• 70% of Americans are at least “somewhat worried” about global warming, including 35% who are “very worried” about it
  • 70% of Americans believe that global warming is affecting weather in the United States, including 43% who believe global warming is affecting weather “a lot”
  • 55% of Americans believe that people in the United States are being harmed by global warming “right now”
  • 52% of Americans say that they have personally experienced the effects of global warming

 

This marks the first time in Yale and GMU’s tracking in which most Americans say that global warming is harming people in the U.S. right now and most say that they themselves have been impacted.

 

While it’s important not to confuse correlation with causation, it’s hard not to see a connection between the sharp increases that Yale and GMU have measured this year in Americans’ beliefs that global warming is driving extreme weather and their beliefs that global warming is already harming people today. 

 

Since they last asked these questions in March, Yale and GMU have measured a 12-point increase in the percentage of Americans who believe that global warming is affecting weather “a lot” (43%, up from 31%) and a 10-point increase in the percentage who believe that people in the United States are being harmed “right now” by global warming (55%, up from 45%).

 

And in terms of specific types of extreme weather, Americans are most likely to believe that global warming is having at least some effect on hot weather events such as extreme heat (68%), wildfires (67%), and droughts (66%).

 

All of this data supports the finding that extreme weather events - particularly heat weaves, wildfires, and droughts - are highly salient examples to demonstrate that climate change is a here-and-now problem rather than a problem that can be addressed sometime in the future.

 

Washington Post + ABC

The Build Back Better plan has majority support after a brief description that leads with its climate change focus; most view climate change as a “very serious” problem facing the country (Topline, Crosstabs)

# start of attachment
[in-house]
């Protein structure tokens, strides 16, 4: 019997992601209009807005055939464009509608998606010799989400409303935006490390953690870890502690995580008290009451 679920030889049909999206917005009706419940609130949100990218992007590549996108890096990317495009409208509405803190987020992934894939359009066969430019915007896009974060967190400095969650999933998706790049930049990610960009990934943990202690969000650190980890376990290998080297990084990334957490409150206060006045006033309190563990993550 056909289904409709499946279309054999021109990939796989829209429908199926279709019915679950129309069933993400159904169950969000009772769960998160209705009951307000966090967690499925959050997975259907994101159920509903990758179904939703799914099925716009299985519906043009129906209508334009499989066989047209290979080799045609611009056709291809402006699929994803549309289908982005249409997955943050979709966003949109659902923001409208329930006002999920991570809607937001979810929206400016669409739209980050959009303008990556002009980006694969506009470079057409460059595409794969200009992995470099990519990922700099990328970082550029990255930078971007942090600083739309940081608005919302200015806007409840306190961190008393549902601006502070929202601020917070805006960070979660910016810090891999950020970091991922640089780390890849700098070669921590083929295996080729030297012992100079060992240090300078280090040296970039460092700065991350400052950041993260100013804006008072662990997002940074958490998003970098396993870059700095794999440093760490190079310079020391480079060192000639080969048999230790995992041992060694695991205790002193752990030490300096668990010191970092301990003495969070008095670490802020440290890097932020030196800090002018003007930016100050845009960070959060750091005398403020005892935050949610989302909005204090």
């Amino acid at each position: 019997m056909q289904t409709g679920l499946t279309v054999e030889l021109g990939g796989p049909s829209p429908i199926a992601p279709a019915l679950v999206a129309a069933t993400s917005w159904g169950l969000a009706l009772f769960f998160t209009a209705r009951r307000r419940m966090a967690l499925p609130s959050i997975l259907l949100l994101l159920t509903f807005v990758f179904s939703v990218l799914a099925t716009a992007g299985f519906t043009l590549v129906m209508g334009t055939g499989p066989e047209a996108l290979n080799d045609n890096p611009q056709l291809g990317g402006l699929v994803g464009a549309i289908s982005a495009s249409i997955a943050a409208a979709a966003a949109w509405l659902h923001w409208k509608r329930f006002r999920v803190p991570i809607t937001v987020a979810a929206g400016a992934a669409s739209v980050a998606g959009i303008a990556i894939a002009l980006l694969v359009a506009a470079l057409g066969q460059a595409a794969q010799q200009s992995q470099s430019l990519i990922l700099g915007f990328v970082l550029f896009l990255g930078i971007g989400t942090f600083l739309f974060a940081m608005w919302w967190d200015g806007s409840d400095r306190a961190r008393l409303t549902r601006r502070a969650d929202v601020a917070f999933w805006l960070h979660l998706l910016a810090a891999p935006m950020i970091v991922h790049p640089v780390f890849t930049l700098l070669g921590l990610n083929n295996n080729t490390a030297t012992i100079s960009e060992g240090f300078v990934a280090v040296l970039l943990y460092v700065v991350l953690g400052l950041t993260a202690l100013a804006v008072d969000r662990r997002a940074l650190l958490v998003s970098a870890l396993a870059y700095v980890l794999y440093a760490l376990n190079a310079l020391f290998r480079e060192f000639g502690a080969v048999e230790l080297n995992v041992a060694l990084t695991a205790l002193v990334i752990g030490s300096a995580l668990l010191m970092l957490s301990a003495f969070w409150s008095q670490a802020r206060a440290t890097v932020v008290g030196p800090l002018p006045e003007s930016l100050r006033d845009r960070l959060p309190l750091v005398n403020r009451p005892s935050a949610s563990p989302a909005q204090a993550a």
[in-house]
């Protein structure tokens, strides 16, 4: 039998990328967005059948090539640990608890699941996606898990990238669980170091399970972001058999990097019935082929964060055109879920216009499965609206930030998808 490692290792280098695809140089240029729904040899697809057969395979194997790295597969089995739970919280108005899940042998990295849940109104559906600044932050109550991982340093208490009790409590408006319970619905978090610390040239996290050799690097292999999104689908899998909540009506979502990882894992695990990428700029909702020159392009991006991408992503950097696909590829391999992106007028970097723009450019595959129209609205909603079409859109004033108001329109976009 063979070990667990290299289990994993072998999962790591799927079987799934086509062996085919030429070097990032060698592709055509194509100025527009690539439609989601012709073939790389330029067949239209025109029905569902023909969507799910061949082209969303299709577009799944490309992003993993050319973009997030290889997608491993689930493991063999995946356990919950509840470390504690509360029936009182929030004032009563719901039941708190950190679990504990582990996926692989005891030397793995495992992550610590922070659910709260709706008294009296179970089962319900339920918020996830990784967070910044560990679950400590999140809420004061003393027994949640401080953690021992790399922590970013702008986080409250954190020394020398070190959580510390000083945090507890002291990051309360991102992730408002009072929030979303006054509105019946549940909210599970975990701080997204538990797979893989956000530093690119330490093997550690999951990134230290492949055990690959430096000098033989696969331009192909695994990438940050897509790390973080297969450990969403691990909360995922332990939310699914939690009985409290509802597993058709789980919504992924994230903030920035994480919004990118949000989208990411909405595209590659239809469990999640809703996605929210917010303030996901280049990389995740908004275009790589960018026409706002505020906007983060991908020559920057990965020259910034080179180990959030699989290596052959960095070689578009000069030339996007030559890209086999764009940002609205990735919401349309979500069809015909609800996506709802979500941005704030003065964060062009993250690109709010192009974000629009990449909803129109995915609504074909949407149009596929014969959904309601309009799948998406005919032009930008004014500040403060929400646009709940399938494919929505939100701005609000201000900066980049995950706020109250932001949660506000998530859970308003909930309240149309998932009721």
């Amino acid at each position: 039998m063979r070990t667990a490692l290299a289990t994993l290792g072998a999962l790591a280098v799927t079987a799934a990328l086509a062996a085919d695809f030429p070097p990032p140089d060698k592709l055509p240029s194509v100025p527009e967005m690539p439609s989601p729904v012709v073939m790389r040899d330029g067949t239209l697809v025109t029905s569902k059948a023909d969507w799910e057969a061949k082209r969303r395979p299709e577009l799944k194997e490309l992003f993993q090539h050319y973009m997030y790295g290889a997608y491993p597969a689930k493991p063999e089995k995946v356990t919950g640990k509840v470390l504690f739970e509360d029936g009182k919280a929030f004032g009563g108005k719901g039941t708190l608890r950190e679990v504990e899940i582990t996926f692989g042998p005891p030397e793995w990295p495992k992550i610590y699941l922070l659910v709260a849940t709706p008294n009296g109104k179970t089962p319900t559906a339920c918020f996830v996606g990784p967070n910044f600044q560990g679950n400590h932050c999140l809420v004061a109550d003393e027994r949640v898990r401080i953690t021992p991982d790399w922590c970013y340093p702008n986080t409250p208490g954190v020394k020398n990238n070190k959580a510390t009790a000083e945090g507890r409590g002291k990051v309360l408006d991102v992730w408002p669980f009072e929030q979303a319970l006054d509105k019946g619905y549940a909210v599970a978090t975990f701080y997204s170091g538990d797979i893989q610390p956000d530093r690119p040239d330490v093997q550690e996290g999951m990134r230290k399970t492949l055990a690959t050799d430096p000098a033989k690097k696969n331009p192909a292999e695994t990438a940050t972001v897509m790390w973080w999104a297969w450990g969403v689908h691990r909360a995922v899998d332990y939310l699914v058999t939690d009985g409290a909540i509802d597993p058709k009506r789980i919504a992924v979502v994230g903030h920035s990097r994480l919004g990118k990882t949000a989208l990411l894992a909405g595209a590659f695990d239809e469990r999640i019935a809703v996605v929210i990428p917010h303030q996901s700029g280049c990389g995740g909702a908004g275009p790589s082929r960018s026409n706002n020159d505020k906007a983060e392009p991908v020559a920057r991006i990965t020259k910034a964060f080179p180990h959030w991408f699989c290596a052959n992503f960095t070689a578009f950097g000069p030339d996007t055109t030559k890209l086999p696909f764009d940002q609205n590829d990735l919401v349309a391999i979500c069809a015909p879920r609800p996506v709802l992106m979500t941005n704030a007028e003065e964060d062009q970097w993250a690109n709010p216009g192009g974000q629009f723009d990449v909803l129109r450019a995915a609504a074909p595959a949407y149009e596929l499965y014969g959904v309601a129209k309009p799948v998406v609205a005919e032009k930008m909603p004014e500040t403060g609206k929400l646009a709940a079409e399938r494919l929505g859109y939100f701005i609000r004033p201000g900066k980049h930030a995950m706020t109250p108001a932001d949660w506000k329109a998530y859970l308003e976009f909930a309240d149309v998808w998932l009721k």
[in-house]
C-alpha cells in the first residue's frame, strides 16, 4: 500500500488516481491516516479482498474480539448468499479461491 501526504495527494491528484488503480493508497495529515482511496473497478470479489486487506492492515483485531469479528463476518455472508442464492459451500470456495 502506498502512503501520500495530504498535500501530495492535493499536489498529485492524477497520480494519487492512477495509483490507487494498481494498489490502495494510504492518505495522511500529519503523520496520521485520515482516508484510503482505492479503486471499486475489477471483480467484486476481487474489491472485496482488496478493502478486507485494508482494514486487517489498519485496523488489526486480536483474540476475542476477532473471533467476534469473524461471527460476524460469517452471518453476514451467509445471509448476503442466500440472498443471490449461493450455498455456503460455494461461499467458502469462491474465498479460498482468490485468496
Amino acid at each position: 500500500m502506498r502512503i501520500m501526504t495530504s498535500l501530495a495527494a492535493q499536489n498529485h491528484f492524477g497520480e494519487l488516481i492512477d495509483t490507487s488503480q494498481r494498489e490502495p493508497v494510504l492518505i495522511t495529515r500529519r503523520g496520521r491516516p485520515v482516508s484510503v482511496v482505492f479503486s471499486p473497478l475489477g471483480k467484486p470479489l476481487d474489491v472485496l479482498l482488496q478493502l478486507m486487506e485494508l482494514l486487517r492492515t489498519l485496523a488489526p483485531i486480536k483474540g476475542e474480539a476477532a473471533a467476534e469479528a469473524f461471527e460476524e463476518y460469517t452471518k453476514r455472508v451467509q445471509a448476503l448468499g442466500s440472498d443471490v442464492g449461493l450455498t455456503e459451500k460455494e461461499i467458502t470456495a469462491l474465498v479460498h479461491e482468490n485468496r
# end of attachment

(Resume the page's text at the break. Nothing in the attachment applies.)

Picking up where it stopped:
This new WaPo/ABC poll of U.S. adults has some extremely discouraging numbers for Democrats, with President Biden’s approval rating 12 points underwater (41% approve / 53% disapprove) and Republicans favored by 10 points on a generic ballot test for Congress (41% Democratic candidate / 51% Republican candidate).

 

Despite this difficult partisan environment for Democrats, Biden’s major legislative priorities continue to have majority support - including a 63%-32% margin in favor of the Bipartisan Infrastructure Framework (described here as “the federal government spending one trillion dollars on roads, bridges and other infrastructure”) and a 58%-37% margin in favor of the Build Back Better plan (described here as “the federal government spending about two trillion dollars to address climate change and to create or expand preschool, health care and other social programs.”)

 

The high support here for the Build Back Better plan is particularly notable for environmental advocates given that the poll’s brief description of it leads with the fact that it will “address climate change” - providing further evidence that the climate focus of the Build Back Better plan goes over well with general audiences.

 

The poll also included a few climate-specific questions, finding that two-thirds or more rate climate change as a “serious problem” facing the country (67%) and support the federal government regulating the release of greenhouse gases from sources like power plants, cars and factories in an effort to reduce global warming (70%).

 

Yahoo + YouGov

Climate change is on par with coronavirus and only behind the economy and health care as a top issue for Americans in the 2022 elections; support for the Build Back Better plan drops among Democrats and independents when they learn that the package was trimmed down (Topline, Crosstabs)

 

As poll after poll shows high support among the American public for real climate action, a common criticism has come up among those who don’t want to see the issue prioritized: that Americans care about climate change in the abstract, but don’t really care about it as an electoral issue.

 

Countering that claim, this new polling from Yahoo and YouGov makes it clear that climate change is one of the central issues on Americans’ minds as they think about the November 2022 midterm elections. When asked to choose which issue is most important for them in next year’s election, Americans are equally or more likely to select climate change (10%) from a list of major issues than anything else aside from the economy (31%) and health care (13%). This puts climate change on par with the coronavirus (10%) and immigration (9%) as a salient issue in next year’s elections, and considerably higher than several major issues including schools (3%) and foreign policy (1%).